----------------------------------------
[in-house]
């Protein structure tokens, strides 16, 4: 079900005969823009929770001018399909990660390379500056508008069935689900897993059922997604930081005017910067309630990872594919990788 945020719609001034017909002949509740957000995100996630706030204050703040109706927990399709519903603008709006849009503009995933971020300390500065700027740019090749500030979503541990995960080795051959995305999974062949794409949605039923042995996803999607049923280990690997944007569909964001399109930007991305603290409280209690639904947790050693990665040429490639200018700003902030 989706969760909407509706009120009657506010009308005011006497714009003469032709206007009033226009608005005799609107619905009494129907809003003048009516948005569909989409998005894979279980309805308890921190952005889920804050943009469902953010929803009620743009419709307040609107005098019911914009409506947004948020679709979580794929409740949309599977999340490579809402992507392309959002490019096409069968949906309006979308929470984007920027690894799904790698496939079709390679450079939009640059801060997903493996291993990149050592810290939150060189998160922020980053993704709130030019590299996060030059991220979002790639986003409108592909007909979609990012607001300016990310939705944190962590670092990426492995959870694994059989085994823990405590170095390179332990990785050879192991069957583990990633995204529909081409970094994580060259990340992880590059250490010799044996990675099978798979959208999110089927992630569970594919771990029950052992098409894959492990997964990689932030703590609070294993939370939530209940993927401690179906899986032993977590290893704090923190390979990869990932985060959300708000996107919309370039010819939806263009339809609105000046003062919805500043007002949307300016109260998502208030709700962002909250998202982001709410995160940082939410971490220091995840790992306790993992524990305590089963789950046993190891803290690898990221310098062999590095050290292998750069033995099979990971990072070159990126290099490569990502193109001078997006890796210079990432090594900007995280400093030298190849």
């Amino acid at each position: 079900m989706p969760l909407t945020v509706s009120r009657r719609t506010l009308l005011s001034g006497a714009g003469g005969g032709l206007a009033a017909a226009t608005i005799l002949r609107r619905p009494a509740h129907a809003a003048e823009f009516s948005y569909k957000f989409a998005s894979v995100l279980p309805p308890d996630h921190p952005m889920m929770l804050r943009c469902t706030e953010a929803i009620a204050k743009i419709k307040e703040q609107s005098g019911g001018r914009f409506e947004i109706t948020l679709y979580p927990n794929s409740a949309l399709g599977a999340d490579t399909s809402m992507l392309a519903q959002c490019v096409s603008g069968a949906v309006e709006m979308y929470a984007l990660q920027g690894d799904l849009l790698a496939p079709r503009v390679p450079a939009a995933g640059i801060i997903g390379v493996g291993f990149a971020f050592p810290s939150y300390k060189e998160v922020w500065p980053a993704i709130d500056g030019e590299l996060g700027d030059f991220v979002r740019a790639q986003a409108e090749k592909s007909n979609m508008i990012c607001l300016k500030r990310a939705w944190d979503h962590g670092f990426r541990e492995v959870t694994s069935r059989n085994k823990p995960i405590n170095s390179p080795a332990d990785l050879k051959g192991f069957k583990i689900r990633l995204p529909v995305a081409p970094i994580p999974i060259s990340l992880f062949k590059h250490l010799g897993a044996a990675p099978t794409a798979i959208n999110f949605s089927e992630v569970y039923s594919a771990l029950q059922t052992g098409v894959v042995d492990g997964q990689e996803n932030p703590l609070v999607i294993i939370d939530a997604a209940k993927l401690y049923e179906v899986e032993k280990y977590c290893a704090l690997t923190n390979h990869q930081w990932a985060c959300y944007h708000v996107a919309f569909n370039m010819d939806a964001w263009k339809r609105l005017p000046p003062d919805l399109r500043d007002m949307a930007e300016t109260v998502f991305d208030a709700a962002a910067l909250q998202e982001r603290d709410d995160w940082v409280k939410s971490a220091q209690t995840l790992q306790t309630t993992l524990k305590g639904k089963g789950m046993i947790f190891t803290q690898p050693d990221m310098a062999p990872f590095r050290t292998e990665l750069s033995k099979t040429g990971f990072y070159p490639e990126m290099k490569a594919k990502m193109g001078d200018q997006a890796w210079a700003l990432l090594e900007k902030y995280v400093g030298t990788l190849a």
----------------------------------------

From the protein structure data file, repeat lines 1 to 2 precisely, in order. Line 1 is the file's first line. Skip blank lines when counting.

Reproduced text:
[in-house]
């Protein structure tokens, strides 16, 4: 079900005969823009929770001018399909990660390379500056508008069935689900897993059922997604930081005017910067309630990872594919990788 945020719609001034017909002949509740957000995100996630706030204050703040109706927990399709519903603008709006849009503009995933971020300390500065700027740019090749500030979503541990995960080795051959995305999974062949794409949605039923042995996803999607049923280990690997944007569909964001399109930007991305603290409280209690639904947790050693990665040429490639200018700003902030 989706969760909407509706009120009657506010009308005011006497714009003469032709206007009033226009608005005799609107619905009494129907809003003048009516948005569909989409998005894979279980309805308890921190952005889920804050943009469902953010929803009620743009419709307040609107005098019911914009409506947004948020679709979580794929409740949309599977999340490579809402992507392309959002490019096409069968949906309006979308929470984007920027690894799904790698496939079709390679450079939009640059801060997903493996291993990149050592810290939150060189998160922020980053993704709130030019590299996060030059991220979002790639986003409108592909007909979609990012607001300016990310939705944190962590670092990426492995959870694994059989085994823990405590170095390179332990990785050879192991069957583990990633995204529909081409970094994580060259990340992880590059250490010799044996990675099978798979959208999110089927992630569970594919771990029950052992098409894959492990997964990689932030703590609070294993939370939530209940993927401690179906899986032993977590290893704090923190390979990869990932985060959300708000996107919309370039010819939806263009339809609105000046003062919805500043007002949307300016109260998502208030709700962002909250998202982001709410995160940082939410971490220091995840790992306790993992524990305590089963789950046993190891803290690898990221310098062999590095050290292998750069033995099979990971990072070159990126290099490569990502193109001078997006890796210079990432090594900007995280400093030298190849």